By Jill Colvin
CITY HALL — Gov. Andrew Cuomo unveiled a bill Tuesday that could pave the way for the legalization of gay marriage in New York State, and the state Legislature is one vote away from passing it.
While questions remain over whether Cuomo and gay marriage advocates can get a majority in the state Senate to pass the bill, Cuomo's Marriage Equality Act would permit all couples to marry in New York, regardless of their sex. The bill would also grant same-sex couples equal status under the law.
"For too long, same-sex couples have been denied the freedom to marry, as well as hundreds of rights that other New Yorkers take for granted," the governor said in a statement. "Marriage Equality is a matter of fairness and legal security for thousands of families in this state — not of religion or culture."
Under his proposal, religious groups would still be allowed to define marriage as they wish.
A similar bill was passed by the Assembly in 2010 but failed in the the Senate 38-24.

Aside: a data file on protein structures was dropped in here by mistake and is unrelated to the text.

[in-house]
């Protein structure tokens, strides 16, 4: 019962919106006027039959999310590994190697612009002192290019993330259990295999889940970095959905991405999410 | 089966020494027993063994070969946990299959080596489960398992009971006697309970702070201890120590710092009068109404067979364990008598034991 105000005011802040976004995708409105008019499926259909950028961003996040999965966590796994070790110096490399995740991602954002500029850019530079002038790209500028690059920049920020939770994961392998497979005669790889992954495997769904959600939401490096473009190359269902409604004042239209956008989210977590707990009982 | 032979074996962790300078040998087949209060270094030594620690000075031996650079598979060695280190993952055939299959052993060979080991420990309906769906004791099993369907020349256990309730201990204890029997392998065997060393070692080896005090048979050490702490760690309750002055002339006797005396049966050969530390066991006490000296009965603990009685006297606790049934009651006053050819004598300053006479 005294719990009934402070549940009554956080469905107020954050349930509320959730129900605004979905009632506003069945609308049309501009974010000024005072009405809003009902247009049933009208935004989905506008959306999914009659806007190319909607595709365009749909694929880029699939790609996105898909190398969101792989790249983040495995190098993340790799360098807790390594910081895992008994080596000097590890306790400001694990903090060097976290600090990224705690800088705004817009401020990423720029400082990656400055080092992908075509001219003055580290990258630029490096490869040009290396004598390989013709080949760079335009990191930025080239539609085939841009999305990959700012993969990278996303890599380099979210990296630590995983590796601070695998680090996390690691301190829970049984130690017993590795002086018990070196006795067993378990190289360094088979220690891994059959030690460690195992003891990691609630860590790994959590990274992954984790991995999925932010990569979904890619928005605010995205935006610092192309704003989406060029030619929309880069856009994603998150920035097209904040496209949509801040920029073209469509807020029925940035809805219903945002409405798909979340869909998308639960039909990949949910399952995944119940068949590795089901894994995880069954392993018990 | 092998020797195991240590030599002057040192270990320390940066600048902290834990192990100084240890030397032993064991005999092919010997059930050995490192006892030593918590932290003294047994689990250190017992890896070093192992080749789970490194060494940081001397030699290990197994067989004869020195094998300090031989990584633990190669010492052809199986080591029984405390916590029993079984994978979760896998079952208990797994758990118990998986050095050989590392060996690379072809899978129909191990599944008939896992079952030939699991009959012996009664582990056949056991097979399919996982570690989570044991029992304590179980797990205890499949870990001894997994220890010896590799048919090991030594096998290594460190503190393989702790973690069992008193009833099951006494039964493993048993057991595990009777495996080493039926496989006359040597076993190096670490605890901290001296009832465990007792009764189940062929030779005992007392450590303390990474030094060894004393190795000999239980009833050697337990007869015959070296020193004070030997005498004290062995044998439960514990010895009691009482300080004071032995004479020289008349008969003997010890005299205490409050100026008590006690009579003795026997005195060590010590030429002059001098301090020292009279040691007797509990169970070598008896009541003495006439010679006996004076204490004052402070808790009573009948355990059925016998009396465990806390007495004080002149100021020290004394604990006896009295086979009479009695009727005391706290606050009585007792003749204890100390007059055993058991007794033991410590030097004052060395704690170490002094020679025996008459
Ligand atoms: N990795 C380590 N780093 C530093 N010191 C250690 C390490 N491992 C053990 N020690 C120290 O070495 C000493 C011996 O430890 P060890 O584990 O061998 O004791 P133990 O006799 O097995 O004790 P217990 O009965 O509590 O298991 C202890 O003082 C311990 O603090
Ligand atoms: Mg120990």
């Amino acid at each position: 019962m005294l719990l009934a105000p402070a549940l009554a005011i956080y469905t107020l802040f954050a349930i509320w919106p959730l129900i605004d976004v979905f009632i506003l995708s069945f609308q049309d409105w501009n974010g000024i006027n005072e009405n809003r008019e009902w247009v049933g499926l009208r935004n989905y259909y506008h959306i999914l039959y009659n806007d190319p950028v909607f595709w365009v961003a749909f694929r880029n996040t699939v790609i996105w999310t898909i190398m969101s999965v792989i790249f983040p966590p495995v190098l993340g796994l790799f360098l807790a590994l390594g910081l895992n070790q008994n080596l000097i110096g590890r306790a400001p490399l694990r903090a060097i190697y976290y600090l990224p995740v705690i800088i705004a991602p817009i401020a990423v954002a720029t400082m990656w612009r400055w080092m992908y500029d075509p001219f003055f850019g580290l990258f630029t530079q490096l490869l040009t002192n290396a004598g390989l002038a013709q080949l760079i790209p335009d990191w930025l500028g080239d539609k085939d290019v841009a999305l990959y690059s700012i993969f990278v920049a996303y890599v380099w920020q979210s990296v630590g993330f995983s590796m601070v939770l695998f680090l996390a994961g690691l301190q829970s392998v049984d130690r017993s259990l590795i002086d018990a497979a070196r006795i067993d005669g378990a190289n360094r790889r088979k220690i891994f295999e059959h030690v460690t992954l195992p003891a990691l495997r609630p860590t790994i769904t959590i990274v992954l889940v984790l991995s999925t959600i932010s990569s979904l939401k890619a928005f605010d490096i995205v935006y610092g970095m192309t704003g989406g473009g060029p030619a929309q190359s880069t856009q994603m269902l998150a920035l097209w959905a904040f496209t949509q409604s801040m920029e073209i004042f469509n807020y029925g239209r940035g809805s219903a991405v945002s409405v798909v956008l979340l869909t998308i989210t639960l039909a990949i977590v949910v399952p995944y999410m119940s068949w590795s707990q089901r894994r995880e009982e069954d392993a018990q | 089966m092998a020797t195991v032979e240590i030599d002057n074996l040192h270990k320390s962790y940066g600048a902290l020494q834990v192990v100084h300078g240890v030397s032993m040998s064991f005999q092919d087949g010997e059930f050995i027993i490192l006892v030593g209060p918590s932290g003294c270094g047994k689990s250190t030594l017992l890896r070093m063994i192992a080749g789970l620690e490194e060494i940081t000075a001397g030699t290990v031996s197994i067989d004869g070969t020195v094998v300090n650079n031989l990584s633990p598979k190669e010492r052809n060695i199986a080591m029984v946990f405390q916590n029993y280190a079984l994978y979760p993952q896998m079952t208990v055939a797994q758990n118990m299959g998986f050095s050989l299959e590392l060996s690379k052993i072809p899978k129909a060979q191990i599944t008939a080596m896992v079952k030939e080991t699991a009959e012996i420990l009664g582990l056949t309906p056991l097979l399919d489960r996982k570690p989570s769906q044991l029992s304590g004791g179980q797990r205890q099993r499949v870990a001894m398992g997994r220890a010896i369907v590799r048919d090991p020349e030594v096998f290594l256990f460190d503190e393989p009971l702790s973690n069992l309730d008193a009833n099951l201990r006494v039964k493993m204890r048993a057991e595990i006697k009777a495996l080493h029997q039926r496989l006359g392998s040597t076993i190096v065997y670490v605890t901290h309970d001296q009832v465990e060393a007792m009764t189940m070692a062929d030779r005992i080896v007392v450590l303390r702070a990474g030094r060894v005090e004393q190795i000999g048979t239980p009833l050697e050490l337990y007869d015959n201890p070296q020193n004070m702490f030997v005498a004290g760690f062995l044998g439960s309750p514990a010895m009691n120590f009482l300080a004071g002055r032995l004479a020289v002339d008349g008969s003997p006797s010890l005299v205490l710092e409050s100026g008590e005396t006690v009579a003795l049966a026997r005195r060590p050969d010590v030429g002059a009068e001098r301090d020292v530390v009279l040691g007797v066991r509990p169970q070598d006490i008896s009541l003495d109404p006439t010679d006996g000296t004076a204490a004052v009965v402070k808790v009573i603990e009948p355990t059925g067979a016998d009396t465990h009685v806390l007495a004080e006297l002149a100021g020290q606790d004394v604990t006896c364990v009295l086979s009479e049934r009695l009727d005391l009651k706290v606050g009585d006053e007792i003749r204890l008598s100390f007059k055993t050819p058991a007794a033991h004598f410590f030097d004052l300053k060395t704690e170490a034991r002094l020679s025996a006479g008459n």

Earlier in the day, religious leaders on both sides of the issue faced off at dueling rallies at City Hall.
More than 100 clergymen, including rabbis and pastors, gathered on City Hall Steps to voice their opposition behind a podium that read, "Marriage is between one man and one woman."
"I want to make sure that everyone knows we are not just a hole-in-the-wall group," said Bishop Joseph Mattera of Brooklyn's Resurrection Church.
Rev. Michel Faulkner, pastor of the New Horizon Church in Harlem, slammed politicians like Mayor Michael Bloomberg for equating gay marriage with civil rights.
He argued legalizing gay marriage would harm society for the benefit of a few.
But on the other side of the gate in City Hall Park, a small group of gay marriage advocates and religious leaders held their own demonstration, waving a giant rainbow flag as they sang, "All you need is love."
"There are religious leaders that have the courage to support gay marriage," said organizer Louis Flores, 38, of Queens, as the group sang.
The bill expected to come to vote as early as this week.
City Council Speaker Christine Quinn urged Republican lawmakers to come on board.
"Today marks an historic moment in the fight for full equality," she said in a statement. "Now is the time to make history.”